For Years, I Lived with Seasonal Affective Disorder, Thinking It Was Just the Winter Blues

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As told to Nicole Audrey Spector

Come on, Jules. Get it together. Suck it up. You can do this. You’re an athlete. Not just any athlete but one specializing in endurance sports. Think about that word. Endurance. You just have to endure this.

That’s what I kept telling myself when I would wake up in the morning feeling totally stripped of my normal get-up-and-go vigor. It was late fall in Michigan. The long road of winter lay ahead. The mere thought of it filled me with dread because I knew I would feel even more zapped of energy as the dreary months drudged on.

Seldom did I see the sunshine. I would leave for work when it was still dark out and get out of work when it was dark once again. The only light I really knew during those months was the harsh, humming fluorescence of the indoors.

During those dark months, my mood would plummet. I was a combination of sad, anxious and listless all at once. The winter doldrums, I figured. Nobody enjoys these dark, bitterly cold stretches.

But I had other symptoms as well — including body aches, excessive sleeping, fatigue, and profound brain fog. The brain fog was the worst. I’d just sit there staring at a wall of emails feeling like it was closing in on me, like I was frozen.

Some years later, I relocated to Dallas with my husband. I was thrilled to be in a warmer, sunnier climate. But Dallas experiences winter, too. It’s nothing like what you get in Michigan, but the days are still short and if you don’t make an effort, you can easily forget to get out in the sunshine at all.

It was a couple winters ago when I felt my old gloomy symptoms return. I was more than just bummed out, I was depressed — and often barely able to get out of bed. I was also dealing with other health issues, including chronic migraine attacks. As the winter blues kicked in, my migraine attacks got far worse. I wound up visiting a handful of doctors to try to get to the bottom of what was going on with the persistent migraine attacks.

Eventually I found a PCP that I really connected with who, over time, picked up on a pattern: I had symptoms of depression all year round, but my symptoms really increased during the winter months. The body aches, brain fog and migraine attacks also worsened.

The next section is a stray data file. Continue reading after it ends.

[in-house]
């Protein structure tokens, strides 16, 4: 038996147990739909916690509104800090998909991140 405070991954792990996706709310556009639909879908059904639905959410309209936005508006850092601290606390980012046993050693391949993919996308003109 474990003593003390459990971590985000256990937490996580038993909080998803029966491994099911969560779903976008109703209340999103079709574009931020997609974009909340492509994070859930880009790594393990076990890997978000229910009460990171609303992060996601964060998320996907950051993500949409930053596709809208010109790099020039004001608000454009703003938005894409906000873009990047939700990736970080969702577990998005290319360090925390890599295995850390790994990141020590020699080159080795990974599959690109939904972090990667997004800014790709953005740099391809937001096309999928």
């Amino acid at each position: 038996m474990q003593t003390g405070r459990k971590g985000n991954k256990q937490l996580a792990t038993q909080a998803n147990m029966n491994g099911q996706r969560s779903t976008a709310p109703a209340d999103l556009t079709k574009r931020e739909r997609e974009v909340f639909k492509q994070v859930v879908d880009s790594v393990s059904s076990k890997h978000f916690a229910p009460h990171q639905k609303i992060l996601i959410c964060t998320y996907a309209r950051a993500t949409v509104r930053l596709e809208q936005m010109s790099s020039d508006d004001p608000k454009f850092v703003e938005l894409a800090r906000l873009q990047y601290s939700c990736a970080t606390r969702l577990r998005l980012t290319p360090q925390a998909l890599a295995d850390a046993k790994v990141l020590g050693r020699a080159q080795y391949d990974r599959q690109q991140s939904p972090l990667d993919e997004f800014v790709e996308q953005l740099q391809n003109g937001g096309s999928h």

“I think you have seasonal affective disorder,” he said.

I’d heard of seasonal affective disorder (SAD), and understood that it was a type of depression that flares up in the fall and winter months. What I didn’t know was just how wide the spectrum of SAD symptoms is. People living with SAD may experience not only sadness, but also brain fog, listlessness, fatigue, excessive sleeping and sluggishness, among other symptoms.

There’s no blood test or other way to formally diagnose SAD. But I have all the symptoms, which led my doctor to conclude that I have it.

Most people here in Dallas are used to the long, sunny days so they romanticize fall and winter. They look forward to the brisk air, the crunchy leaves and the pumpkin spice lattés. But I face the darker months with a sense of foreboding. I know that my depression will dip, my body aches will intensify, my brain fog will transform into something more closely resembling total confusion and my need for sleep will increase.

But I can’t let the SAD win. Otherwise, I will have such a small and, well, sad life.

So, I gear up for winter like it’s an endurance sport unto itself. My first method of attack is to go up on my antidepressants. This is the first step because for me, without the medication, I really can’t do anything.

I have light boxes around the house that I use to soak up virtual rays. Those with SAD are recommended to start with 30 minutes a day of light therapy with a 10,000 lux fluorescent light box.

The light box helps a bit, but what I find helps me most is to adjust my sleep cycle to be in total sync with my circadian clock. To do this, I have my dinner well before the sun sets (here in Texas, that means by about 5:45 p.m. this time of year). I wind down early and go to bed as early as I can.

Then, I wake up with the sun.

2021 (Photo/Paul Simon)

The most critical part of my SAD-combatting routine is to get outdoors with my dogs when the sun is shining bright. I typically don’t have the energy for a run, but I can muster a walk. Just strolling for a while in the peace and quiet, under the magnificent sprawl of the sun, infuses me with energy. Again, I never really get enough energy to do a full-on workout (at least, not yet), but I can gather enough life force to propel me through my day.

Until I found out that I likely have SAD, I figured that the way I suffered in the winters was normal, and that I was being dramatic for feeling upset over it. And I was baffled. How could an endurance athlete be brought to her knees by something as natural as the changing of the seasons?

But like so many invisible illnesses, SAD is a trickster. It likes to make you second-guess yourself. The avalanche of brain fog surely doesn’t help, as that alone can make you feel like you’re losing your mind.

Now that I’ve begun treating myself for SAD — and seeing positive results — I wonder how many others are living with the condition and just don’t know it. Maybe like me, they think they just need to toughen up. I’d like those people to talk to their doctor about their symptoms and to realize that SAD isn’t just the winter blues. It can lead to serious depression, and so many other devastating symptoms.

I hope that if you think you’re experiencing SAD, you won’t, as I did, wait years and years to bring it up to your doctor. Talk about it now and seek out the light — even if it comes in a box.

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